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Therefore, an annealing process was performed prior to metal deposition in order to prevent the metal from oxidizing; the plasma damage that occurred during ITO sputtering was reduced.14,30 In the case of micro-grid electrode solar cells, the J−V curve in Fig. 4a shows that VOC decreased as a result of UV damage that occurred during the photolithography process, although the annealing process had already been conducted to reduce the plasma damage that occurred prior to the electrode formation. Additional annealing was conducted to reduce this new damage (UV exposure during photolithography). As a result, VOC slightly increased from 589 to

Figure 4. (a) J−V curves of as-fabricated (black solid line and rectangular symbols), two-step-annealed (red solid line and circular symbols), and post-annealed a-Si/c-Si heterojunction solar cells with micro-grid electrode (blue solid line and triangular symbols). (b) VOC (red) and FF (blue) values of a-Si/c-Si heterojunction solar cells with micro-grid electrode depending on the annealing process.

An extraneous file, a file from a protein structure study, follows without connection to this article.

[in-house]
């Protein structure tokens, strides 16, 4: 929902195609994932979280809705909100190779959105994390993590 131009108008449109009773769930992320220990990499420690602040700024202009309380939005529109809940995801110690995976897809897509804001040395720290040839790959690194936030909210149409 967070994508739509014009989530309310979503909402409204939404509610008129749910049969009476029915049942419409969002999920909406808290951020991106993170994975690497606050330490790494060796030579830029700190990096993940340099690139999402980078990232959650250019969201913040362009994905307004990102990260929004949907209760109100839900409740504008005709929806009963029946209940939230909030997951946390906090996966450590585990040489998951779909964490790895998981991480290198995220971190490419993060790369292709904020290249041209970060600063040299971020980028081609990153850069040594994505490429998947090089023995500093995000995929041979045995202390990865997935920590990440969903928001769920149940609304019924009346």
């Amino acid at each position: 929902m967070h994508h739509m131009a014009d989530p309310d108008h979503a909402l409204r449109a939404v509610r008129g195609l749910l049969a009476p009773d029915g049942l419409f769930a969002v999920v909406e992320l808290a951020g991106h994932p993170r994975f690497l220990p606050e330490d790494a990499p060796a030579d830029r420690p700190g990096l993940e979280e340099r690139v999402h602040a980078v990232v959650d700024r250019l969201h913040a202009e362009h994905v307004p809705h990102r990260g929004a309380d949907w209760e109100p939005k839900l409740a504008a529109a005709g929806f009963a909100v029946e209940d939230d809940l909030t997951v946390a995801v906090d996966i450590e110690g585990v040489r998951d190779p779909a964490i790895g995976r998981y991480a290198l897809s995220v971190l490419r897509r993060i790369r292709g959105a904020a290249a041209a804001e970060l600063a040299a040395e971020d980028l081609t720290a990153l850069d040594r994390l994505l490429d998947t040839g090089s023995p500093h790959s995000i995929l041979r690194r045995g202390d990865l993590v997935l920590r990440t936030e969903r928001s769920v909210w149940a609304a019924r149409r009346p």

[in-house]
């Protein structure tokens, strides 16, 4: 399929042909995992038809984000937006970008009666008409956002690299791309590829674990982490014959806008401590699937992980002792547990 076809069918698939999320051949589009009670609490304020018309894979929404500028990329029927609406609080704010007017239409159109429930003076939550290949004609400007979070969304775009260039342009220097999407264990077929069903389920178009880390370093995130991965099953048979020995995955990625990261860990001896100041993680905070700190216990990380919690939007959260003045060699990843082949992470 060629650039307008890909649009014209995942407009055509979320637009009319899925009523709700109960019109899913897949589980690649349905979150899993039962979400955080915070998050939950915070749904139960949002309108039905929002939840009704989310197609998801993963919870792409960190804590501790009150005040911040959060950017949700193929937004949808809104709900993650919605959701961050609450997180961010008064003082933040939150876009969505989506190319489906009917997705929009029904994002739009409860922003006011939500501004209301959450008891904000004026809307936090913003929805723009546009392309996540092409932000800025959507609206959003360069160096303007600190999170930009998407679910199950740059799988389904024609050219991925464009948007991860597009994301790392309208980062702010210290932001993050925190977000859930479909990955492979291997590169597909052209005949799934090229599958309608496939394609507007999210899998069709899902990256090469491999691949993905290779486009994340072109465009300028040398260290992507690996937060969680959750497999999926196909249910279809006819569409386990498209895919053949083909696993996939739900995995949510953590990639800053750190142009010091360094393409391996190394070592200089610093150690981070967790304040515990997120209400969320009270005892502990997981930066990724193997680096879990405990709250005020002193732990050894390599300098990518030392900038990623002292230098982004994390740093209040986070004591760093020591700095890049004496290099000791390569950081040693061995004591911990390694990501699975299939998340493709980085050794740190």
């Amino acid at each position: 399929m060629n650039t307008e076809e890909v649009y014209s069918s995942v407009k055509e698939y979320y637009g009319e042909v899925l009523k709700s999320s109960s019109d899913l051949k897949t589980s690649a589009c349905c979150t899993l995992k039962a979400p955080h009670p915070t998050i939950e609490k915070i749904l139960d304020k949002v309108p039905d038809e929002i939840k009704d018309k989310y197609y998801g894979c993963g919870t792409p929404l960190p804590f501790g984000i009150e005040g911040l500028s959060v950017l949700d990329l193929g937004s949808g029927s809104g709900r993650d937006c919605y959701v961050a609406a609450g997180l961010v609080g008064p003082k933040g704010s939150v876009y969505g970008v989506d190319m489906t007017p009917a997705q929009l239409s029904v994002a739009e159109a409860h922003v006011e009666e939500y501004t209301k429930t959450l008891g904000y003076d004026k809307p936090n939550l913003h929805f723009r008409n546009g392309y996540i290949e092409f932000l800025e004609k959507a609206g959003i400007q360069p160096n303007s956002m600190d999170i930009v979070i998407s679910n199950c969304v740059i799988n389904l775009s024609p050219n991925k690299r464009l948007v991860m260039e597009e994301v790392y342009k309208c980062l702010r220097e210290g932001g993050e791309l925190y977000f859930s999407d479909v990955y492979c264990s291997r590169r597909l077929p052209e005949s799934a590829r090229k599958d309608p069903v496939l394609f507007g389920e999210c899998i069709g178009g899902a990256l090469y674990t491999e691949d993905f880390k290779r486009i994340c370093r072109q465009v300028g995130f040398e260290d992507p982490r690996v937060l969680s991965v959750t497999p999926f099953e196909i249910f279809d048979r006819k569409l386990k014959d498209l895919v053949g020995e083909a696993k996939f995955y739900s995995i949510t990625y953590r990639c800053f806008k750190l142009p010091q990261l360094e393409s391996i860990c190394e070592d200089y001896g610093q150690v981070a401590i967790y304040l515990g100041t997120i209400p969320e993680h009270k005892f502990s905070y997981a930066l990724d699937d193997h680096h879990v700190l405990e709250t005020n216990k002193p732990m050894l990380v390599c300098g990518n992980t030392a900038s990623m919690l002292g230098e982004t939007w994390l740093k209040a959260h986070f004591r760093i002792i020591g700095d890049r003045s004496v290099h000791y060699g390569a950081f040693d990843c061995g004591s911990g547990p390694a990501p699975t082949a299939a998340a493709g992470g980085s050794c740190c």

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602 mV (Fig. 4). However, it was still lower than that of the bus/finger bar electrode (621 mV); this might be because a-Si was deformed by two annealing processes for plasma and UV damages. In order to perform the annealing process only once (for the bus/finger bar electrode solar cell), the annealing process was conducted during the final stage, after the ITO deposition and photolithography process was completed. As a result, the VOC of the micro-grid electrode solar cell increased to 618 mV, which is close to the value generated by the bus/finger bar electrode solar cell. Through the optimized annealing process, we were able to stably restore the UV damage that occurred while performing photolithography. However, because the annealing process was performed after the electrode was formed, FF slightly decreased to 74%. This is mainly due to the thermal oxidation of the metal electrode with a micro-scale. As a result, the PCE of the as-fabricated cell was 18.0%, whereas that of the two-step annealed cell was 17.8%, and that of the post-annealed cell was 18.4% (Table 2). However, through further studies, if we can prevent the decrease in FF due to electrode oxidization by replacing the Ag electrode with an oxidation-resistant metal, we can expect to develop a solar cell with a maximum PCE of about 19.0%. It is expected that the experimentally obtained VOC value of 618 mV, JSC value of 40.1 mA/cm2, and FF value of 76.5% can be produced by the non-oxidized metal electrode.